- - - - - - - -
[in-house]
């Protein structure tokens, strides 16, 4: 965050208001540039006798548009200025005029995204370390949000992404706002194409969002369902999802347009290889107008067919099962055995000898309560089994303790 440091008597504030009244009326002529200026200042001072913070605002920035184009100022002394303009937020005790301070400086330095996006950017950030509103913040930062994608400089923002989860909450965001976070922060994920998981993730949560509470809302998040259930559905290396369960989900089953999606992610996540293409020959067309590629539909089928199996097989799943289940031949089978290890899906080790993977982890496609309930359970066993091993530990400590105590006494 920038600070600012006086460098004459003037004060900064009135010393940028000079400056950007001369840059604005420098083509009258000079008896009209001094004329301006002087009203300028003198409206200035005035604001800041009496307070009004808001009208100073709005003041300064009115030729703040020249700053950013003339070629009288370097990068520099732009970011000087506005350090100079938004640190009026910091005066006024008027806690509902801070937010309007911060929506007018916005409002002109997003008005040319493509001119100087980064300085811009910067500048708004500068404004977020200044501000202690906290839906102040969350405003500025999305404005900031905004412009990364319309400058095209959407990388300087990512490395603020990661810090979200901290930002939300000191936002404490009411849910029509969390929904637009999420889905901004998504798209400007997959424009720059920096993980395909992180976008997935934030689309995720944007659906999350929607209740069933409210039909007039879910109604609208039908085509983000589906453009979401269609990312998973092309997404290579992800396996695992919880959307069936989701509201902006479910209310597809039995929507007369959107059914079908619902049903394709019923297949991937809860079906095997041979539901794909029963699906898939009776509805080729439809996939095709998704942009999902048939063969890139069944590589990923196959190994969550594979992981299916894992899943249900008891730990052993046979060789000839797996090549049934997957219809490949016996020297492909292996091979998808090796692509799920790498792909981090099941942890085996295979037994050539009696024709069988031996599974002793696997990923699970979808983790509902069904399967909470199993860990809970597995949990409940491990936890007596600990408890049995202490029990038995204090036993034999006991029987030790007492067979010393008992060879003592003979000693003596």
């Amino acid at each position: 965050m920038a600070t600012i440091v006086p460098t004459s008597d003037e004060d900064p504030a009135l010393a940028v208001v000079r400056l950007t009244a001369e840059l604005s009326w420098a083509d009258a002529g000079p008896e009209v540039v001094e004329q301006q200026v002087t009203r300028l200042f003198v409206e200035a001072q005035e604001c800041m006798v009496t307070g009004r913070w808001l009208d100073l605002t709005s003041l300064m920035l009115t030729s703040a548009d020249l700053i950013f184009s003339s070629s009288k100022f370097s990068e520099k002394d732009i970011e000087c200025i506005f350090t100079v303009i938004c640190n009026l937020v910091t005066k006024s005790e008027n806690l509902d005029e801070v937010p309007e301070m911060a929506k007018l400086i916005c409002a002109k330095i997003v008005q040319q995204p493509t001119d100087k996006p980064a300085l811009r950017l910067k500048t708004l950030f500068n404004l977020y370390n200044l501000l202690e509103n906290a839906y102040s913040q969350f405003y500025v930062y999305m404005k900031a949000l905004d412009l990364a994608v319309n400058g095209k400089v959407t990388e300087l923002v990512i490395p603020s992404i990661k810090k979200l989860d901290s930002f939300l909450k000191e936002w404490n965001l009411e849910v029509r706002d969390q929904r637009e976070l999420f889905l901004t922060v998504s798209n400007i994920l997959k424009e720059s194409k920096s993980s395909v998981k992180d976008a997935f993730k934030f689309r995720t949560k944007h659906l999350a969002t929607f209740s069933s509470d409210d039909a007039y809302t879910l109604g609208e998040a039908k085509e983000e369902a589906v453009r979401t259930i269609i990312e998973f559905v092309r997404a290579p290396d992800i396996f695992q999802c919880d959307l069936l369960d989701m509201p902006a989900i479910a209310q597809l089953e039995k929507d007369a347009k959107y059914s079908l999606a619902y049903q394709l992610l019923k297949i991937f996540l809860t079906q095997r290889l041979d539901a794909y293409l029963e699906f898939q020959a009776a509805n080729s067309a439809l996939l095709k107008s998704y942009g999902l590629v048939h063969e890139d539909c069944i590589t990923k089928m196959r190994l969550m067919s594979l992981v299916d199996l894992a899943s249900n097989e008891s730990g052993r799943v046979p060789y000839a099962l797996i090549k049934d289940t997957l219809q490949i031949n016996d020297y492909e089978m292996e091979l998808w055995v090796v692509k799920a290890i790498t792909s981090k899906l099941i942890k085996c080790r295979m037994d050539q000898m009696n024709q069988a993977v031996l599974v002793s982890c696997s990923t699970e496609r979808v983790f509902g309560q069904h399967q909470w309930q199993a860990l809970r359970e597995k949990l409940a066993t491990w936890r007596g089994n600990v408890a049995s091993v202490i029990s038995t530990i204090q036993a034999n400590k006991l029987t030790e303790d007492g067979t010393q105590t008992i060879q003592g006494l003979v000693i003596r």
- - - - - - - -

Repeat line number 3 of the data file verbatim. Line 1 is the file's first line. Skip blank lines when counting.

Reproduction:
């Amino acid at each position: 965050m920038a600070t600012i440091v006086p460098t004459s008597d003037e004060d900064p504030a009135l010393a940028v208001v000079r400056l950007t009244a001369e840059l604005s009326w420098a083509d009258a002529g000079p008896e009209v540039v001094e004329q301006q200026v002087t009203r300028l200042f003198v409206e200035a001072q005035e604001c800041m006798v009496t307070g009004r913070w808001l009208d100073l605002t709005s003041l300064m920035l009115t030729s703040a548009d020249l700053i950013f184009s003339s070629s009288k100022f370097s990068e520099k002394d732009i970011e000087c200025i506005f350090t100079v303009i938004c640190n009026l937020v910091t005066k006024s005790e008027n806690l509902d005029e801070v937010p309007e301070m911060a929506k007018l400086i916005c409002a002109k330095i997003v008005q040319q995204p493509t001119d100087k996006p980064a300085l811009r950017l910067k500048t708004l950030f500068n404004l977020y370390n200044l501000l202690e509103n906290a839906y102040s913040q969350f405003y500025v930062y999305m404005k900031a949000l905004d412009l990364a994608v319309n400058g095209k400089v959407t990388e300087l923002v990512i490395p603020s992404i990661k810090k979200l989860d901290s930002f939300l909450k000191e936002w404490n965001l009411e849910v029509r706002d969390q929904r637009e976070l999420f889905l901004t922060v998504s798209n400007i994920l997959k424009e720059s194409k920096s993980s395909v998981k992180d976008a997935f993730k934030f689309r995720t949560k944007h659906l999350a969002t929607f209740s069933s509470d409210d039909a007039y809302t879910l109604g609208e998040a039908k085509e983000e369902a589906v453009r979401t259930i269609i990312e998973f559905v092309r997404a290579p290396d992800i396996f695992q999802c919880d959307l069936l369960d989701m509201p902006a989900i479910a209310q597809l089953e039995k929507d007369a347009k959107y059914s079908l999606a619902y049903q394709l992610l019923k297949i991937f996540l809860t079906q095997r290889l041979d539901a794909y293409l029963e699906f898939q020959a009776a509805n080729s067309a439809l996939l095709k107008s998704y942009g999902l590629v048939h063969e890139d539909c069944i590589t990923k089928m196959r190994l969550m067919s594979l992981v299916d199996l894992a899943s249900n097989e008891s730990g052993r799943v046979p060789y000839a099962l797996i090549k049934d289940t997957l219809q490949i031949n016996d020297y492909e089978m292996e091979l998808w055995v090796v692509k799920a290890i790498t792909s981090k899906l099941i942890k085996c080790r295979m037994d050539q000898m009696n024709q069988a993977v031996l599974v002793s982890c696997s990923t699970e496609r979808v983790f509902g309560q069904h399967q909470w309930q199993a860990l809970r359970e597995k949990l409940a066993t491990w936890r007596g089994n600990v408890a049995s091993v202490i029990s038995t530990i204090q036993a034999n400590k006991l029987t030790e303790d007492g067979t010393q105590t008992i060879q003592g006494l003979v000693i003596r």